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  • Taking Readers as They Are: Rousseau’s Turn from Discourses to Novels
  • Christopher Kelly (bio)

Perhaps more than his contemporaries known for fiction and political writings, Rousseau became a novelist and political thinker rather than setting out to be either. There are numerous studies of Rousseau’s literary techniques in Julie, ou la nouvelle Héloïse and others discussing the content of the novel in relation to his political thought, but insufficient attention has been paid to the precise considerations that led him to combine political philosophy with the novel. 1 In fact, Rousseau’s turn to the novel is connected with crucial issues of his political thought which themselves concern how a writer can hope to have an effect on his readers. Rousseau’s reflection on these issues had a profound effect on his literary practice.

When he arrived in Paris at the age of twenty-nine, Rousseau was equipped with two arms to aid him in the struggles for success in the intellectual world: his newly invented system of musical notation and his play Narcisse. It was only nine years later that he published his first work of political philosophy and an additional ten years afterwards that he published Julie. Rousseau tells the story of his composition of Julie in Book IX of the Confessions. The general context of this discussion is his account of his move away from Paris in April 1756. When he arrived in the country, his mind was full of plans for books: his great Institutions politiques, an edition of the works of the Abbé de St. Pierre, the Morale sensitive ou le matérialisme [End Page 85] du sage, a system of education, and a Dictionnaire de musique. 2 While social obligations made sustained work difficult to achieve at times, Rousseau was, on the whole, in an excellent position to execute these grand projects. Nevertheless, the only ones he finished were the Dictionary and the work on education. His novel Julie, which he presents as the unplanned outcome of flights of the imagination undertaken out of dissatisfaction with his personal life, came to take precedence over his other literary projects. If one considers that the treatise on education also became a novel, one should conclude that between 1756 and 1762 Rousseau turned himself from a writer of academic discourses into a novelist.

Rousseau attributes this shift in his literary enterprise in large part to the emotional change caused by his move to the country. Relative solitude returned him to himself from the period of “effervescence” that he had experienced for several years beginning with his “illumination” on the road to Vincennes, which launched him to fame by inspiring the First Discourse. During this period of intoxication with virtue, he had written the two Discourses, engaged in controversy against their critics, and participated in a pamphlet war over the relative merits of French and Italian music. Rousseau suggests that at least the style of these early works was embittered by his constant exposure to the vices he was attacking. Once he left Paris, that stimulus was gone and he lost the indignation that had fueled his efforts. In addition to these emotional changes, there were also factors inherent in his thought that had been leading him to a reconsideration of the style proper for its expression.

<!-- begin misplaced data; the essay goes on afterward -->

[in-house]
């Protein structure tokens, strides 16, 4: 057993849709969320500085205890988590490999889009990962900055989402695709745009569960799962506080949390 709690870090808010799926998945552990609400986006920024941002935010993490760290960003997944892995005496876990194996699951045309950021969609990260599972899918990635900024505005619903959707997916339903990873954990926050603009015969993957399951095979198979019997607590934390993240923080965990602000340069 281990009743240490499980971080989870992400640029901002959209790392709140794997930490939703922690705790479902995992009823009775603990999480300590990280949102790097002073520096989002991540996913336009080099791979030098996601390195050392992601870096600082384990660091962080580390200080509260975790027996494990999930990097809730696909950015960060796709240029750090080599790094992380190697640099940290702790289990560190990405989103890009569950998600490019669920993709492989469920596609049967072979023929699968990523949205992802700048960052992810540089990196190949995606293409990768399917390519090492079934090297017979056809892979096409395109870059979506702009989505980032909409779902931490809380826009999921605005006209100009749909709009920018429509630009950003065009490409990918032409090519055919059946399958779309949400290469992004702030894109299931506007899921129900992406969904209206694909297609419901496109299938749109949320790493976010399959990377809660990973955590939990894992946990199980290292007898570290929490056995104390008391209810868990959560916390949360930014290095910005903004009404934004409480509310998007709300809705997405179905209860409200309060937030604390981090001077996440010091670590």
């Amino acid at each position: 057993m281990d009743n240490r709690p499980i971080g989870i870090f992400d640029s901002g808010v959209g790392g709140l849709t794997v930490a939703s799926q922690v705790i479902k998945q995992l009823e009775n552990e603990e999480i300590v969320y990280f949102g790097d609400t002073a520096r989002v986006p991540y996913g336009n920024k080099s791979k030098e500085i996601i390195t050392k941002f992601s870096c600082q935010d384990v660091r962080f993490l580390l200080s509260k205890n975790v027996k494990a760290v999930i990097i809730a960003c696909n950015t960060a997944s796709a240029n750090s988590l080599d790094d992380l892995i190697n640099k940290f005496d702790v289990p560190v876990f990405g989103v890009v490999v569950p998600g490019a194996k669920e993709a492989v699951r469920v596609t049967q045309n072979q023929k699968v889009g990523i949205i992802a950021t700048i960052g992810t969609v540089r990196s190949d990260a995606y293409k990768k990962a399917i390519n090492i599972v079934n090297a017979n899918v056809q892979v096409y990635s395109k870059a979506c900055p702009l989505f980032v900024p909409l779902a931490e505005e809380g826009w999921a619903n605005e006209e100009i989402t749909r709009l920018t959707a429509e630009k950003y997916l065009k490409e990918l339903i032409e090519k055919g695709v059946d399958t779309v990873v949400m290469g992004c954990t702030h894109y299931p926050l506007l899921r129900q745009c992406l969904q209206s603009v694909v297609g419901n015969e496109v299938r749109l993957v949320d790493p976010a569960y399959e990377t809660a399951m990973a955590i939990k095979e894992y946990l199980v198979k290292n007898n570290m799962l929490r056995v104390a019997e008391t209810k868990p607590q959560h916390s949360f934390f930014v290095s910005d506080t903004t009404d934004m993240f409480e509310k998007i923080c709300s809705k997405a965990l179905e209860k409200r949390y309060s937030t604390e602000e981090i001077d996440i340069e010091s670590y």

The planned edition of the Abbé de St. Pierre’s works was the first of his projects to which he turned. This edition appeared to offer a golden opportunity to use the Abbé’s name as a shield to protect Rousseau from persecution as he sharpened the criticisms of the French government found in these works. As he proceeded, however, Rousseau realized that he was in fact putting himself into a vulnerable position: “By taking it into my head to repeat his censures, even though under his name, I exposed myself to having myself asked, a little roughly, but without injustice, what I was meddling with.” 3 Consequently, Rousseau abandoned the edition after producing abridgements of and commentaries on two of St. Pierre’s works.

Rousseau had other reservations about the Abbé’s works, which clarify his understanding of what a writer can and cannot accomplish. While...

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pp. 85-101
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